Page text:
Combining intellectual and social history, Teresita Martinez-Vergne explores the processes by which people in the Dominican Republic began to hammer out a common sense of purpose and a modern national identity at the end of the nineteenth and beginning of the twentieth centuries.
Hoping to build a nation of hardworking, peaceful, voting citizens, the Dominican intelligentsia impressed on the rest of society a discourse of modernity based on secular education, private property, modern agricultural techniques, and an open political process. Black immigrants, bourgeois women, and working-class men and women in the capital city of Santo Domingo and in the booming sugar town of San Pedro de Macoris, however, formed their own surprisingly modern notions of citizenship in daily interactions with city officials.
Martinez-Vergne shows just how difficult it was to reconcile the lived realities of people of color, women, and the working poor with elite notions of citizenship, entitlement, and identity. She concludes that the urban setting, rather than defusing the impact of race, class, and gender within a collective sense of belonging, as intellectuals had envisioned, instead contributed to keeping these distinctions intact, thus limiting what could be considered Dominican.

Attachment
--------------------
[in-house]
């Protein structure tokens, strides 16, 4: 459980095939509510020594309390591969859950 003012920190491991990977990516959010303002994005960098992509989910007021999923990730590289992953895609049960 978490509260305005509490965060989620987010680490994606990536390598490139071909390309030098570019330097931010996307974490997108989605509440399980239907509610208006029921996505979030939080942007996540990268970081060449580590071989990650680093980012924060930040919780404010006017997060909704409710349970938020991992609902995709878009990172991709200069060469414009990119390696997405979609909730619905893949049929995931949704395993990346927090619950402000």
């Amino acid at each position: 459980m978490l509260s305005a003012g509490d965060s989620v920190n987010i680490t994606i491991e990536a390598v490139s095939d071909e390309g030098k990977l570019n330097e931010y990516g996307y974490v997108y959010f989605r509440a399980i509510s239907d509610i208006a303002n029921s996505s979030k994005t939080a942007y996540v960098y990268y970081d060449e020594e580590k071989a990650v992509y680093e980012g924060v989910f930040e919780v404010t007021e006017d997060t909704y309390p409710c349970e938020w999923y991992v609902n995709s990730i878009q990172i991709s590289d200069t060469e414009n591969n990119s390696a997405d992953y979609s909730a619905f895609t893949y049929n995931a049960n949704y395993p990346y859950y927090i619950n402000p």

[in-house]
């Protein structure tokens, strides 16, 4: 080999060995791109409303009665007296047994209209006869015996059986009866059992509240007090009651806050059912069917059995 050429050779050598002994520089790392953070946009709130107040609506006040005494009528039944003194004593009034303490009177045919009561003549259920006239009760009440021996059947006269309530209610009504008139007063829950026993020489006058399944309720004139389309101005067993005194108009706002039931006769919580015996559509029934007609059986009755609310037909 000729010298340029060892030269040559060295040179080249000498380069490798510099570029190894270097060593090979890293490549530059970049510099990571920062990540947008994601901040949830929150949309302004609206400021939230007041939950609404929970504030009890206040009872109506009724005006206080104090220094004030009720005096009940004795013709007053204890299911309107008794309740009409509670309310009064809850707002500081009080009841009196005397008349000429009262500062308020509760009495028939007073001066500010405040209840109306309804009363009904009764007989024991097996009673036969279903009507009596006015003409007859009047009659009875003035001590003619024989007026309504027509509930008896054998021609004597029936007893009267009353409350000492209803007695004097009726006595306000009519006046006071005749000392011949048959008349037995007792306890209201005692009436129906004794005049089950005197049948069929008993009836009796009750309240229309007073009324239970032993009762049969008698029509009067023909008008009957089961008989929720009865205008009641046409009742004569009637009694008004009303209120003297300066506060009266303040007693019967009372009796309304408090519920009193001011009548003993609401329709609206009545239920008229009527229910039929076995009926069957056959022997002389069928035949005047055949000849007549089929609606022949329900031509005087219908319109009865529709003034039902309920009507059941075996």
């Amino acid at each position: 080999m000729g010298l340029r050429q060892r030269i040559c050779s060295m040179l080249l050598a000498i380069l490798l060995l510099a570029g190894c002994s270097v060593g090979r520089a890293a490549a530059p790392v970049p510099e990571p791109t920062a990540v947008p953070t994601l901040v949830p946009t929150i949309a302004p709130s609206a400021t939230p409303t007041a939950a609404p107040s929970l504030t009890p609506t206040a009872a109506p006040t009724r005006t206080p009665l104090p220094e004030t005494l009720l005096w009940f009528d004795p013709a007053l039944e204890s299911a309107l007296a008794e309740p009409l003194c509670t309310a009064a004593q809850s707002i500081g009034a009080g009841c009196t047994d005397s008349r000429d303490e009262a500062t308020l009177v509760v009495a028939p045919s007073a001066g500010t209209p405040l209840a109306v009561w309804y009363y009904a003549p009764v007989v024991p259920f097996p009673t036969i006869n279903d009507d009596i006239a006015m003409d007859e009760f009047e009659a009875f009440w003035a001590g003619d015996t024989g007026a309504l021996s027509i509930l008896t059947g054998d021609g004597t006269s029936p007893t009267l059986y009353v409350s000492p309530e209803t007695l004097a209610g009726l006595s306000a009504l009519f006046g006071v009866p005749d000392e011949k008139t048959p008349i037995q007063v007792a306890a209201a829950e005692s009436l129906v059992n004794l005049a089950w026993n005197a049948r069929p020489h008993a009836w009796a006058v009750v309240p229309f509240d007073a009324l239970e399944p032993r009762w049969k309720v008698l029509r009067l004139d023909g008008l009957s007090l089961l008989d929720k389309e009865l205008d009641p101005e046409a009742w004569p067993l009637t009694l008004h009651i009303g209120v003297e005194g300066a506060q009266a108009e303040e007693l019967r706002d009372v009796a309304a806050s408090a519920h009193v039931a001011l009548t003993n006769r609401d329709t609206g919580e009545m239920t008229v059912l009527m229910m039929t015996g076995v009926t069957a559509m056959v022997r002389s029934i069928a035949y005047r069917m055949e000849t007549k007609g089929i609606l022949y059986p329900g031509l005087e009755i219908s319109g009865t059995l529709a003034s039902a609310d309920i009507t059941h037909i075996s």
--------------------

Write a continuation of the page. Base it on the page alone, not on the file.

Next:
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"Adding an excellent volume to the recent growth in literature is Caribbean historian Martinez-Vergne with her focus on Dominican nationalism at the end of the nineteenth and the beginning of the twentieth centuries. . . . [This book offers] clear and lucid prose, clarity of argument, and insightful discussions of intellectuals, nationalism, citizenship, gender, race, immigration, the working poor, and urban reform."-- Americas
Martnez-Vergne examines the development of a sense of nationhood in the Dominican Republic, with particular focus on the cities of Santo Domingo (the capital) and San Pedro de Macor's (a booming sugar town) in the late 19th and early 20th centuries. She argues that the Dominican intelligentsia impressed on the rest of society a discourse based on modern agricultural techniques, secular education, private property, and an open political process, but black immigrants from the West Indies, bourgeois women, and working class men and women developed their own--suprisingly modern--notions of citizenship in their daily interactions with city officials.
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Book Description The University of North Carolina Press, 2009. Hardcover. Book Condition: New. Bookseller Inventory # DADAX0807829765
Book Description The University of North Caroli, 2005. Hardcover. Book Condition: New. Never used!. Bookseller Inventory # P110807829765
Book Description The University of North Carolina Press, 2005. Hardcover. Book Condition: New. book. Bookseller Inventory # M0807829765
Book Description The University of North Carolina Press. Hardcover. Book Condition: New. 0807829765 New Condition. Bookseller Inventory # NEW7.1322251